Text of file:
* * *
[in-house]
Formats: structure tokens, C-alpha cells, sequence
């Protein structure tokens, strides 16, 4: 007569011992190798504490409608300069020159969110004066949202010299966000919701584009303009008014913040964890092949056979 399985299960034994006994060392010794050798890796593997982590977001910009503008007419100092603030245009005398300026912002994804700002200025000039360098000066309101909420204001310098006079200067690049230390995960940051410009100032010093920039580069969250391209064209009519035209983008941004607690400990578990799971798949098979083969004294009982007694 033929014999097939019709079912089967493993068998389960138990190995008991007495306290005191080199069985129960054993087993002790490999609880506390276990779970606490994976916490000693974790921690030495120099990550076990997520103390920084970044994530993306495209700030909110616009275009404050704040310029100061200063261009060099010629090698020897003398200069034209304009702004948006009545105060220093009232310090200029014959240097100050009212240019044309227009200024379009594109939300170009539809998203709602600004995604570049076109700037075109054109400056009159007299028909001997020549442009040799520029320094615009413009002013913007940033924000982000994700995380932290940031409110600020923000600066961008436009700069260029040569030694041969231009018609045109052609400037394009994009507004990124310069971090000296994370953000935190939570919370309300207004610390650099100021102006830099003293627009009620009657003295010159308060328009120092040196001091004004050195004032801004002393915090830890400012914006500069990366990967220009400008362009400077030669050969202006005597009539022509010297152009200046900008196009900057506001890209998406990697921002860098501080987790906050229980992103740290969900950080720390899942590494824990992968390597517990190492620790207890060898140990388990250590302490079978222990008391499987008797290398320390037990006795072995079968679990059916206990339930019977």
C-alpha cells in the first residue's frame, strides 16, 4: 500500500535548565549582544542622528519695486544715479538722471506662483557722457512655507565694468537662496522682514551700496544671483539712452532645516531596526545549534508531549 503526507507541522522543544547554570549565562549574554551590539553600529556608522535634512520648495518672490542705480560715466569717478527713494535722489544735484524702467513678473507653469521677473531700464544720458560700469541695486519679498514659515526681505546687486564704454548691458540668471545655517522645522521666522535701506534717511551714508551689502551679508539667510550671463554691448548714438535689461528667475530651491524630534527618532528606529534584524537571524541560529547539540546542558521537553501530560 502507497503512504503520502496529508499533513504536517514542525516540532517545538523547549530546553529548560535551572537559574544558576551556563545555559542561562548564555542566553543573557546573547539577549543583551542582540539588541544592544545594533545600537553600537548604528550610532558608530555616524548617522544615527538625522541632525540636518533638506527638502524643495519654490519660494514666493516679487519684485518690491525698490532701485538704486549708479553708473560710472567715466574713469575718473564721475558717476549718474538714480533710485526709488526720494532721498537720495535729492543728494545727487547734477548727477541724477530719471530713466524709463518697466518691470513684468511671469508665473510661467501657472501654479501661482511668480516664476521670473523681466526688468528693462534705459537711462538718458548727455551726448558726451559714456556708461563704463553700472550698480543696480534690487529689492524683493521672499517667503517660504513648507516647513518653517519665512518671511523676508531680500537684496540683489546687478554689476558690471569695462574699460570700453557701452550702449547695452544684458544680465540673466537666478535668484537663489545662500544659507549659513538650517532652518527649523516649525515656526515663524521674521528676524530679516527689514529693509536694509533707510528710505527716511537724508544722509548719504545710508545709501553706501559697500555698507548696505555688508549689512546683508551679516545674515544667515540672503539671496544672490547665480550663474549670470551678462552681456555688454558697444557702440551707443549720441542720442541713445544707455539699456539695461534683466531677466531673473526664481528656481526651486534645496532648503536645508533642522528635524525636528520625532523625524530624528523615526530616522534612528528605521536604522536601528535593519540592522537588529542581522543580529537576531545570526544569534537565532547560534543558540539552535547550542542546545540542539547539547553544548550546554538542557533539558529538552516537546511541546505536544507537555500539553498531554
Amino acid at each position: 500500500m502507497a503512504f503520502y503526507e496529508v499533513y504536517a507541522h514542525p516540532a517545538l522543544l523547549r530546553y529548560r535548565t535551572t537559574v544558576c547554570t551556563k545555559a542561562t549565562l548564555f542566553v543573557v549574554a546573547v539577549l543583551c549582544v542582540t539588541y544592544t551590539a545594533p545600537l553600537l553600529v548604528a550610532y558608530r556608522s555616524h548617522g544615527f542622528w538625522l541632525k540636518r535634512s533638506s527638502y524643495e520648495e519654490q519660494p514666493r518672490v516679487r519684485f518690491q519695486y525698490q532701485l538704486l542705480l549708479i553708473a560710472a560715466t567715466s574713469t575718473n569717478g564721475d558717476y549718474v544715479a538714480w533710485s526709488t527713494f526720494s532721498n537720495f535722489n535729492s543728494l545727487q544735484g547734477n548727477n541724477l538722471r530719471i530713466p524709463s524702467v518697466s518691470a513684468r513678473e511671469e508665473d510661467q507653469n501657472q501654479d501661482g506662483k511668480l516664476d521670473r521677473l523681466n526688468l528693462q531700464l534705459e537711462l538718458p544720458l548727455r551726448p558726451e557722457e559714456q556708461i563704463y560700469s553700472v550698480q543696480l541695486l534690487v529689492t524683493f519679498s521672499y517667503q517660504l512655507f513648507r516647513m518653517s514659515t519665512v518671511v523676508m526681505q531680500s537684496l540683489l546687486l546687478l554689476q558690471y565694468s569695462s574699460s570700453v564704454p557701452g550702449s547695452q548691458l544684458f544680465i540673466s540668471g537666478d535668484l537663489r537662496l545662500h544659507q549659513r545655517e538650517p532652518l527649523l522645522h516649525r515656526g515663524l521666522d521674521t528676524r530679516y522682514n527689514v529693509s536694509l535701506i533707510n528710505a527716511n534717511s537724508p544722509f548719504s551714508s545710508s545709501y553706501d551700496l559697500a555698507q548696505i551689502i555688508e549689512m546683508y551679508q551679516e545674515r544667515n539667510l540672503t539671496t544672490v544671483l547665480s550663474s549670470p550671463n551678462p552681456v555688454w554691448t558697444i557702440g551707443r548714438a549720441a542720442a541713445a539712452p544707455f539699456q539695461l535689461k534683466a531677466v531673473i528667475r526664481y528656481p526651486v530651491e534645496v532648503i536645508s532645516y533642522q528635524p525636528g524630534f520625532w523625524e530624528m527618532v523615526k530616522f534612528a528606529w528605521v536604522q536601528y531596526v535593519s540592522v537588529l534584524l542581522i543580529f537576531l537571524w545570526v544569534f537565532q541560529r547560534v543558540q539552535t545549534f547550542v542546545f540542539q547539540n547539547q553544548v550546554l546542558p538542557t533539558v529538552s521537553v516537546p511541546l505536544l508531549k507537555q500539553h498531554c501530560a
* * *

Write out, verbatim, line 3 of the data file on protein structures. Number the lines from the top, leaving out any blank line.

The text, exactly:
């Protein structure tokens, strides 16, 4: 007569011992190798504490409608300069020159969110004066949202010299966000919701584009303009008014913040964890092949056979 399985299960034994006994060392010794050798890796593997982590977001910009503008007419100092603030245009005398300026912002994804700002200025000039360098000066309101909420204001310098006079200067690049230390995960940051410009100032010093920039580069969250391209064209009519035209983008941004607690400990578990799971798949098979083969004294009982007694 033929014999097939019709079912089967493993068998389960138990190995008991007495306290005191080199069985129960054993087993002790490999609880506390276990779970606490994976916490000693974790921690030495120099990550076990997520103390920084970044994530993306495209700030909110616009275009404050704040310029100061200063261009060099010629090698020897003398200069034209304009702004948006009545105060220093009232310090200029014959240097100050009212240019044309227009200024379009594109939300170009539809998203709602600004995604570049076109700037075109054109400056009159007299028909001997020549442009040799520029320094615009413009002013913007940033924000982000994700995380932290940031409110600020923000600066961008436009700069260029040569030694041969231009018609045109052609400037394009994009507004990124310069971090000296994370953000935190939570919370309300207004610390650099100021102006830099003293627009009620009657003295010159308060328009120092040196001091004004050195004032801004002393915090830890400012914006500069990366990967220009400008362009400077030669050969202006005597009539022509010297152009200046900008196009900057506001890209998406990697921002860098501080987790906050229980992103740290969900950080720390899942590494824990992968390597517990190492620790207890060898140990388990250590302490079978222990008391499987008797290398320390037990006795072995079968679990059916206990339930019977």